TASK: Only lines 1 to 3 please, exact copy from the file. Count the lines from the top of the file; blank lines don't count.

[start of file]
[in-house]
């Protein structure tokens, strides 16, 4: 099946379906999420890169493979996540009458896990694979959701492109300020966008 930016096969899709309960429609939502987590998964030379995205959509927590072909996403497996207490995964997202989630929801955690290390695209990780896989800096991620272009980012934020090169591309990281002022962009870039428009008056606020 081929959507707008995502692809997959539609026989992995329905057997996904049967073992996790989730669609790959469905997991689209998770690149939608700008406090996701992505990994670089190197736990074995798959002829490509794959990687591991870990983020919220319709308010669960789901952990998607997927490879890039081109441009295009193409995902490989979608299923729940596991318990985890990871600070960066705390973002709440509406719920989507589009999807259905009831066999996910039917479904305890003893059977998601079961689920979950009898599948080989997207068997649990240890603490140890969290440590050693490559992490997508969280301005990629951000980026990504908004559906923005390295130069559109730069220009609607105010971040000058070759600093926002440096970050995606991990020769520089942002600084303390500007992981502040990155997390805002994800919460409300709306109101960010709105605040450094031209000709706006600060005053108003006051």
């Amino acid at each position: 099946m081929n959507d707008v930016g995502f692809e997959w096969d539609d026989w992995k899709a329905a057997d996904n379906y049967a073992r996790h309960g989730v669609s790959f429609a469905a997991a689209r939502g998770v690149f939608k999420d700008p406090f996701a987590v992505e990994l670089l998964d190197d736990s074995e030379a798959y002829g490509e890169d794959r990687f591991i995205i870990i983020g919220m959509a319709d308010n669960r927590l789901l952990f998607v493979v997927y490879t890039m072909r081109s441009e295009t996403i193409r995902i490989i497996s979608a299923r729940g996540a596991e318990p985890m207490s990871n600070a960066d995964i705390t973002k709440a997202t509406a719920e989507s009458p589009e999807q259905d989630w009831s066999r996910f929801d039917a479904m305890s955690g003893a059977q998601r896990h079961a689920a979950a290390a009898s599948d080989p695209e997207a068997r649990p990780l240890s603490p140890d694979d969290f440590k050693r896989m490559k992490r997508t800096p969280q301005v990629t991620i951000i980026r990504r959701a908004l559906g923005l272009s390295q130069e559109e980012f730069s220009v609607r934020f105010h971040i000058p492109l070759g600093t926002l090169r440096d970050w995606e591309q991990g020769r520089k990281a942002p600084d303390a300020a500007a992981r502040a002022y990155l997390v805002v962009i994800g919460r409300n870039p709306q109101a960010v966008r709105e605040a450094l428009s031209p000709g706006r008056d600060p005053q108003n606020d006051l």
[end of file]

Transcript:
[in-house]
């Protein structure tokens, strides 16, 4: 099946379906999420890169493979996540009458896990694979959701492109300020966008 930016096969899709309960429609939502987590998964030379995205959509927590072909996403497996207490995964997202989630929801955690290390695209990780896989800096991620272009980012934020090169591309990281002022962009870039428009008056606020 081929959507707008995502692809997959539609026989992995329905057997996904049967073992996790989730669609790959469905997991689209998770690149939608700008406090996701992505990994670089190197736990074995798959002829490509794959990687591991870990983020919220319709308010669960789901952990998607997927490879890039081109441009295009193409995902490989979608299923729940596991318990985890990871600070960066705390973002709440509406719920989507589009999807259905009831066999996910039917479904305890003893059977998601079961689920979950009898599948080989997207068997649990240890603490140890969290440590050693490559992490997508969280301005990629951000980026990504908004559906923005390295130069559109730069220009609607105010971040000058070759600093926002440096970050995606991990020769520089942002600084303390500007992981502040990155997390805002994800919460409300709306109101960010709105605040450094031209000709706006600060005053108003006051």
């Amino acid at each position: 099946m081929n959507d707008v930016g995502f692809e997959w096969d539609d026989w992995k899709a329905a057997d996904n379906y049967a073992r996790h309960g989730v669609s790959f429609a469905a997991a689209r939502g998770v690149f939608k999420d700008p406090f996701a987590v992505e990994l670089l998964d190197d736990s074995e030379a798959y002829g490509e890169d794959r990687f591991i995205i870990i983020g919220m959509a319709d308010n669960r927590l789901l952990f998607v493979v997927y490879t890039m072909r081109s441009e295009t996403i193409r995902i490989i497996s979608a299923r729940g996540a596991e318990p985890m207490s990871n600070a960066d995964i705390t973002k709440a997202t509406a719920e989507s009458p589009e999807q259905d989630w009831s066999r996910f929801d039917a479904m305890s955690g003893a059977q998601r896990h079961a689920a979950a290390a009898s599948d080989p695209e997207a068997r649990p990780l240890s603490p140890d694979d969290f440590k050693r896989m490559k992490r997508t800096p969280q301005v990629t991620i951000i980026r990504r959701a908004l559906g923005l272009s390295q130069e559109e980012f730069s220009v609607r934020f105010h971040i000058p492109l070759g600093t926002l090169r440096d970050w995606e591309q991990g020769r520089k990281a942002p600084d303390a300020a500007a992981r502040a002022y990155l997390v805002v962009i994800g919460r409300n870039p709306q109101a960010v966008r709105e605040a450094l428009s031209p000709g706006r008056d600060p005053q108003n606020d006051l």